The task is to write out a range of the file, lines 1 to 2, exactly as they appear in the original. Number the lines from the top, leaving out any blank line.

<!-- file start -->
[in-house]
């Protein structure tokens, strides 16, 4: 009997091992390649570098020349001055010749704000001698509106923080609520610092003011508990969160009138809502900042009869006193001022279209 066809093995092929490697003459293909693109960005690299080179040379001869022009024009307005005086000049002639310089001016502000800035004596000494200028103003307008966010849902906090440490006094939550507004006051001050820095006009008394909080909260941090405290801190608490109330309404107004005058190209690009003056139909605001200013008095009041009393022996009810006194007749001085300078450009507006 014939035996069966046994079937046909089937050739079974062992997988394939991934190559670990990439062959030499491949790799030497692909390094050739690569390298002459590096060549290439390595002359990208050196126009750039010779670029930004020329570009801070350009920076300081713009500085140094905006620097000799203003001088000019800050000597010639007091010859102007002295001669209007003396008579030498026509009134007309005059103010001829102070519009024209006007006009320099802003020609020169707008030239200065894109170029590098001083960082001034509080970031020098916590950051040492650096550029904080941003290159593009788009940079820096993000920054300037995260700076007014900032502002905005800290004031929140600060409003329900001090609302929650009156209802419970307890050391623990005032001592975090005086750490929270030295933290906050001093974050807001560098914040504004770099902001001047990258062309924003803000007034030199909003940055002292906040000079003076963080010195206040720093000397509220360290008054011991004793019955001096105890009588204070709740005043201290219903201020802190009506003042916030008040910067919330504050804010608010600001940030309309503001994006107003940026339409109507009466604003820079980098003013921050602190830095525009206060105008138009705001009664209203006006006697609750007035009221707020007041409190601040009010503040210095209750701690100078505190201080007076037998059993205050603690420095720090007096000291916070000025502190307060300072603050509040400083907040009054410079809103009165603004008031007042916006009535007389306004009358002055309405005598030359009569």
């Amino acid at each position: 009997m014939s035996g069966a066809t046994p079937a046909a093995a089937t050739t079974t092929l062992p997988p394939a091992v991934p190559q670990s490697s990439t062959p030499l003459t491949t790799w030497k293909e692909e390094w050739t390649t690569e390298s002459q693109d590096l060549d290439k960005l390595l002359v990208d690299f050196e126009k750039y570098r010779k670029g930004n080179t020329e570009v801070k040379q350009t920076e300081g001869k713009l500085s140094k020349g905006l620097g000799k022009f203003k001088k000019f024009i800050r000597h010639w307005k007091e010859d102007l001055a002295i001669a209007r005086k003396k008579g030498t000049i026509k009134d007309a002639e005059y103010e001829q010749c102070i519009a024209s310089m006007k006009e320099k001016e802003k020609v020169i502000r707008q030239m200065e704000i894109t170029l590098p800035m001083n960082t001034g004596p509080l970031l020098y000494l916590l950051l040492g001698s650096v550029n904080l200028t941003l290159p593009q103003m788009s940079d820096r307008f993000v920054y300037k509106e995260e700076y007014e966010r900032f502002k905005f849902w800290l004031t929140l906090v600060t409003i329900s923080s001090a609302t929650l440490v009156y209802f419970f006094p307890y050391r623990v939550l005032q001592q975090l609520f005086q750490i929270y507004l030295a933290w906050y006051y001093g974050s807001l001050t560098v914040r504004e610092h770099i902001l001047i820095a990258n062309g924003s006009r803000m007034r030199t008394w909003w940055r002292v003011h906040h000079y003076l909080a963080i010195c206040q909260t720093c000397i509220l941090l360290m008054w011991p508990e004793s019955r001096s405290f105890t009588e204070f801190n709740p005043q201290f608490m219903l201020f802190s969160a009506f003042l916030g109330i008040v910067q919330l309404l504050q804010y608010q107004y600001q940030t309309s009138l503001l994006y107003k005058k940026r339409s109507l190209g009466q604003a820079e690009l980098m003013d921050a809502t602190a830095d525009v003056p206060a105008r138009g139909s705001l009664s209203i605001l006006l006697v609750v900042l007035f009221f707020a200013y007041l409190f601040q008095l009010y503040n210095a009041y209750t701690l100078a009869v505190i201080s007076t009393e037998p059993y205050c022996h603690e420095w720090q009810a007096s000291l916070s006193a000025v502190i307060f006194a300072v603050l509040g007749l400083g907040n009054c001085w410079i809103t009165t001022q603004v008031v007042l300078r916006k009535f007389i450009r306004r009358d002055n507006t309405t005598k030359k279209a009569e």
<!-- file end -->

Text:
[in-house]
């Protein structure tokens, strides 16, 4: 009997091992390649570098020349001055010749704000001698509106923080609520610092003011508990969160009138809502900042009869006193001022279209 066809093995092929490697003459293909693109960005690299080179040379001869022009024009307005005086000049002639310089001016502000800035004596000494200028103003307008966010849902906090440490006094939550507004006051001050820095006009008394909080909260941090405290801190608490109330309404107004005058190209690009003056139909605001200013008095009041009393022996009810006194007749001085300078450009507006 014939035996069966046994079937046909089937050739079974062992997988394939991934190559670990990439062959030499491949790799030497692909390094050739690569390298002459590096060549290439390595002359990208050196126009750039010779670029930004020329570009801070350009920076300081713009500085140094905006620097000799203003001088000019800050000597010639007091010859102007002295001669209007003396008579030498026509009134007309005059103010001829102070519009024209006007006009320099802003020609020169707008030239200065894109170029590098001083960082001034509080970031020098916590950051040492650096550029904080941003290159593009788009940079820096993000920054300037995260700076007014900032502002905005800290004031929140600060409003329900001090609302929650009156209802419970307890050391623990005032001592975090005086750490929270030295933290906050001093974050807001560098914040504004770099902001001047990258062309924003803000007034030199909003940055002292906040000079003076963080010195206040720093000397509220360290008054011991004793019955001096105890009588204070709740005043201290219903201020802190009506003042916030008040910067919330504050804010608010600001940030309309503001994006107003940026339409109507009466604003820079980098003013921050602190830095525009206060105008138009705001009664209203006006006697609750007035009221707020007041409190601040009010503040210095209750701690100078505190201080007076037998059993205050603690420095720090007096000291916070000025502190307060300072603050509040400083907040009054410079809103009165603004008031007042916006009535007389306004009358002055309405005598030359009569």